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Old 02-09-2002, 08:01 PM   #1
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Default Converting 60-ft times to 0-60 MPH times

I frequently get asked what our cars 0-60 times are (the non-drag racing crowd). Last night, I did a few of the equations and posted (on the other site) what I thought the 60-ft MPH would be based on the times. Does this look right? Did I miss anything?

BTW - this is the kind of stuff you do when you are out of commission (from recent surgery), and everyone else is out racing <img src="gr_sad.gif" border="0">

***************

0-60 is a function of traction, engine power, rear end gearing, (if M6) shifting ability, and (if A4) torque converter choice.

You can kind of back out a 0-60 from a 60 ft time. For example, if you assume a constant acceleration over the 60 ft time (which is not always a good assumption), then you can assume that your time to distance function is given by the double integral of a constant acceleration:

0.5 * acceleration*(60ft time)^2 = 60 ft

Solving this gives acceleration in ft / sec^2 of

a = 120 ft / (60ft time)^2

Since 1 MPH is about 1.47 ft/sec, assuming the constant acceleration, noting velocity is acceleration times time, and solving for the math,

Velocity at end of 60 ft is approximately 81.82 / 60ft-time (units ignored for simplicity).

In other words, take your 60 ft time, divide it into 81.82, and that will give you an approximate MPH at the end of the 60 ft.

Here are a few values

2.0 60 ft - end velocity is 40.9 MPH
1.8 60 ft - end velocity is 45.5 MPH
1.6 60 ft - end velocity is 51.1 MPH
1.5 60 ft - end velocity is 54.5 MPH
1.4 60 ft - end velocity is 58.4 MPH (very quick 0-60 <img src="gr_eek2.gif" border="0"> )
1.3 60 ft - end velocity is 62.9 MPH
1.2 60 ft - end velocity is 68.2 MPH

The above values are not going to be right due to the approximations used, but are close. And this is why drag racing is frequently won/lost in the 60 ft time. Incidentally, 1 g of (average) acceleration is somewhere around the 1.9 sec 60 ft time. 1 g of average acceleration over a whole 1/4 mile gives you a 9.08 ET. Cars do not have a constant acceleration over a 1/4, however, which is why that is way off.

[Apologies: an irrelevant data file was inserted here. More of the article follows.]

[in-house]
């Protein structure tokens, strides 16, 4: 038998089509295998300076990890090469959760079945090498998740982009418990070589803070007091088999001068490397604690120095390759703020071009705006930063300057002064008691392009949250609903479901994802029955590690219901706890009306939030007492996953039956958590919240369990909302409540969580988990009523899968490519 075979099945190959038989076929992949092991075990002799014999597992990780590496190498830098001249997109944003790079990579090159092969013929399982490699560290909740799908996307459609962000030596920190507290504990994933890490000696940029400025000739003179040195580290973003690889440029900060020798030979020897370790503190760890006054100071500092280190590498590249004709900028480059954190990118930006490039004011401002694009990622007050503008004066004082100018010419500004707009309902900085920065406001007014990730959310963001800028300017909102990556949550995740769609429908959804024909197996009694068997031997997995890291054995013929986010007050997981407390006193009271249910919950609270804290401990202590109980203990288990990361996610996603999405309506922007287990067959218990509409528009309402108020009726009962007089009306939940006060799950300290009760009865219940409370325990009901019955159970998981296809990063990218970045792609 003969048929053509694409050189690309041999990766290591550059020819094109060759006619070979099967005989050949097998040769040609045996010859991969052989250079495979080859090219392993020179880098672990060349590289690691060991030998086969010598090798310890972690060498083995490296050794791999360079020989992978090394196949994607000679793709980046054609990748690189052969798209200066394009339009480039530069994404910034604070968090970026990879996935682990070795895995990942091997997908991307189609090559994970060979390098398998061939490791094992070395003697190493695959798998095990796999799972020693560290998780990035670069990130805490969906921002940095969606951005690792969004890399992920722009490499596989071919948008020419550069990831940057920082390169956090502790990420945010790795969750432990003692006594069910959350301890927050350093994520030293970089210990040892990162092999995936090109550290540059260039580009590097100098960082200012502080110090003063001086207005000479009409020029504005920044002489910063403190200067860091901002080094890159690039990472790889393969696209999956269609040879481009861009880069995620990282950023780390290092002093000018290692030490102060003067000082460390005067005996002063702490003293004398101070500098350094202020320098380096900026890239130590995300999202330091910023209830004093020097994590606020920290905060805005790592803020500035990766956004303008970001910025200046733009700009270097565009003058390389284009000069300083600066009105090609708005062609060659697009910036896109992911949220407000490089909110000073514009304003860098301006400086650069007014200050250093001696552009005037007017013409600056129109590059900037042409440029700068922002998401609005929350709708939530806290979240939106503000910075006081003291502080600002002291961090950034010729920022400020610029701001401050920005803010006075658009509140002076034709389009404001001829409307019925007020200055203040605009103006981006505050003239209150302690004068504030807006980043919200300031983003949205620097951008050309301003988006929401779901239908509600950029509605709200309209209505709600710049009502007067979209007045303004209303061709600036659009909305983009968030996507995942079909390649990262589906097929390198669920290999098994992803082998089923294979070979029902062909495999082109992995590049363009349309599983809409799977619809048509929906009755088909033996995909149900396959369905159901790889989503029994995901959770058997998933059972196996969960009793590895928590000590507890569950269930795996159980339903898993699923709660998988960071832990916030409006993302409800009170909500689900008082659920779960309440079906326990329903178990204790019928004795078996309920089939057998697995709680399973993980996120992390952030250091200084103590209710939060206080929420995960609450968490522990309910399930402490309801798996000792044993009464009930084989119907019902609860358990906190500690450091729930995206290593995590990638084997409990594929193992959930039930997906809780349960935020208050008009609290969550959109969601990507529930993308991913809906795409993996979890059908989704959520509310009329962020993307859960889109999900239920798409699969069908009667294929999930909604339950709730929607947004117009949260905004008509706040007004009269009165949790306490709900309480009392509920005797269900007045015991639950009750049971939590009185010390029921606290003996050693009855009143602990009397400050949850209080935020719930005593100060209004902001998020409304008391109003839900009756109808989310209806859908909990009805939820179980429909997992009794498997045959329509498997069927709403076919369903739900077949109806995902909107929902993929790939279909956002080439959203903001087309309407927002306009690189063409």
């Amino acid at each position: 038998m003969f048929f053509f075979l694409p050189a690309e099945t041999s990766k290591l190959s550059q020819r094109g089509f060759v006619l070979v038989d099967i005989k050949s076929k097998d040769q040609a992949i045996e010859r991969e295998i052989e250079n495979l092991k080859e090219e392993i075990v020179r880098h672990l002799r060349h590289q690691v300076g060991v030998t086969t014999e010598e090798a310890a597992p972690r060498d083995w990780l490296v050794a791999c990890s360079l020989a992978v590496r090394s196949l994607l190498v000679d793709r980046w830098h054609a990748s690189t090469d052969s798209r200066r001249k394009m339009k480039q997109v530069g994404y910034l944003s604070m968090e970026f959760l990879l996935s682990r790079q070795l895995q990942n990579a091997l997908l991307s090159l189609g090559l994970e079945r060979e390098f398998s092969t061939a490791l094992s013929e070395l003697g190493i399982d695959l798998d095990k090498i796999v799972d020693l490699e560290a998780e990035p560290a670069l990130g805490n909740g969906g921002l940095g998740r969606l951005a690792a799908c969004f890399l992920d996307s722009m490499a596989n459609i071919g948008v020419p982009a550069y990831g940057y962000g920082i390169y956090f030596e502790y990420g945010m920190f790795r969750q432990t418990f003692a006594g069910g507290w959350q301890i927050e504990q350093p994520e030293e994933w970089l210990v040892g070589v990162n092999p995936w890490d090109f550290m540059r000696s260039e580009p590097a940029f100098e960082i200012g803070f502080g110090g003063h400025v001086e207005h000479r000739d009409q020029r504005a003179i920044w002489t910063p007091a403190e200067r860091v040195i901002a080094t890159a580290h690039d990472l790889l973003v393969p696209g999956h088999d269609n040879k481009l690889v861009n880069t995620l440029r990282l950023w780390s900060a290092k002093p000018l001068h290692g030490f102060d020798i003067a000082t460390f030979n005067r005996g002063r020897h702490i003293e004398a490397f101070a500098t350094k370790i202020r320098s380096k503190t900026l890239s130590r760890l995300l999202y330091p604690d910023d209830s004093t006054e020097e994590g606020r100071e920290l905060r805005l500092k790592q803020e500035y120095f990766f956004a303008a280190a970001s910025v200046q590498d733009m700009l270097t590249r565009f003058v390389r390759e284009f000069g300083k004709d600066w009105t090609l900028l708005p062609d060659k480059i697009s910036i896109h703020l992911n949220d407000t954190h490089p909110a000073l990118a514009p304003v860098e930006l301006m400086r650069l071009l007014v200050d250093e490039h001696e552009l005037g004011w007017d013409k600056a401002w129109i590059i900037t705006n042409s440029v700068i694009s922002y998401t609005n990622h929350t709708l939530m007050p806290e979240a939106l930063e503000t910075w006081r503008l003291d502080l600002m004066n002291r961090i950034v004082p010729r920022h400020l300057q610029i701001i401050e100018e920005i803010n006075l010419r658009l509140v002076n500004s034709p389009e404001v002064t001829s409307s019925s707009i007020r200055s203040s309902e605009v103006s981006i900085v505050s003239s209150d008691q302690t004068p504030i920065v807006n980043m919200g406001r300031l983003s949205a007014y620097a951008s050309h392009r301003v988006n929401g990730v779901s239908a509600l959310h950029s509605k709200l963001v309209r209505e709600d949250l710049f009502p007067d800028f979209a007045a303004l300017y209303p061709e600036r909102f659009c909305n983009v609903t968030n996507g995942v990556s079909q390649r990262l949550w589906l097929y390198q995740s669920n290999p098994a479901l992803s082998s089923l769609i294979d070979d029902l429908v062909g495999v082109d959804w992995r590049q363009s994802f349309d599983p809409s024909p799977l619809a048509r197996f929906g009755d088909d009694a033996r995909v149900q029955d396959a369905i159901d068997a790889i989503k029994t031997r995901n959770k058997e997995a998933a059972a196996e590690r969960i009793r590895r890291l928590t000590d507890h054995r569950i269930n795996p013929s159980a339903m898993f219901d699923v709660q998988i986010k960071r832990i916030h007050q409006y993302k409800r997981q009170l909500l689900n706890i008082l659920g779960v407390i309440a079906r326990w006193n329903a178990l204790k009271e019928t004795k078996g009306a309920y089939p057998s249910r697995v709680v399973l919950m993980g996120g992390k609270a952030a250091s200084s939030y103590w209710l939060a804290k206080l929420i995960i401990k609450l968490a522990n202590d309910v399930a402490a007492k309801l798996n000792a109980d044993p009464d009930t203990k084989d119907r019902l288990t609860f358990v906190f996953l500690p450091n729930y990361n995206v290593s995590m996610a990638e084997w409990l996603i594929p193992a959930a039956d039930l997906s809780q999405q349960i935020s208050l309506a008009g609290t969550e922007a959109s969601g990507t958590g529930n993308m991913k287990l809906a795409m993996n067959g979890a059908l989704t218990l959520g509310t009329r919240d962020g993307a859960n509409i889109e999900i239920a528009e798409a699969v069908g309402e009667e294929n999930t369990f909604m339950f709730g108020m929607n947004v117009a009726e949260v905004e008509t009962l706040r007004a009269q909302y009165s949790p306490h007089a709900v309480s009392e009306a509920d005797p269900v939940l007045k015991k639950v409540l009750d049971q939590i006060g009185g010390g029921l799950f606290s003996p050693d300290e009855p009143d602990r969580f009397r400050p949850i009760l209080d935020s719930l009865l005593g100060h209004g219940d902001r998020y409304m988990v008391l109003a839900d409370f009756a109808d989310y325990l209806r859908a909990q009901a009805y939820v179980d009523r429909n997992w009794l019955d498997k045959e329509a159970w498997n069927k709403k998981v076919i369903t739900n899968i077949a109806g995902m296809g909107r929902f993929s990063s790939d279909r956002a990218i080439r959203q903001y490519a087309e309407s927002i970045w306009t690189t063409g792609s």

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Old 02-09-2002, 10:04 PM   #2
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Default Re: Converting 60-ft times to 0-60 MPH times

so if my 60' is 1.55, i can say my 0-53mph is ~1.55 seconds <img src="gr_eek2.gif" border="0">

making my 0-60 around 2 seconds <img src="gr_eek2.gif" border="0">

if so, thats freaking incredible!
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Old 02-14-2002, 11:10 AM   #3
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Default Re: Converting 60-ft times to 0-60 MPH times

well according to Al Corda's car page, his car has a 1.28 60' time which says 0-60 in 1.9 seconds.
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Old 02-14-2002, 05:45 PM   #4
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Default Re: Converting 60-ft times to 0-60 MPH times

[quote]Originally posted by Red02LS1:
<strong>well according to Al Corda's car page, his car has a 1.28 60' </strong><hr></blockquote>


Oh man... 1.2!!! KILLER!

1.2, 1.2, 1.2.... I feel like "jim Cary" in "Dumb and Dumber" when I say, "So, it CAN be done...."

I can only dream.
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Old 02-14-2002, 07:40 PM   #5
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Default Re: Converting 60-ft times to 0-60 MPH times

[quote]Originally posted by Bad Habit Bird: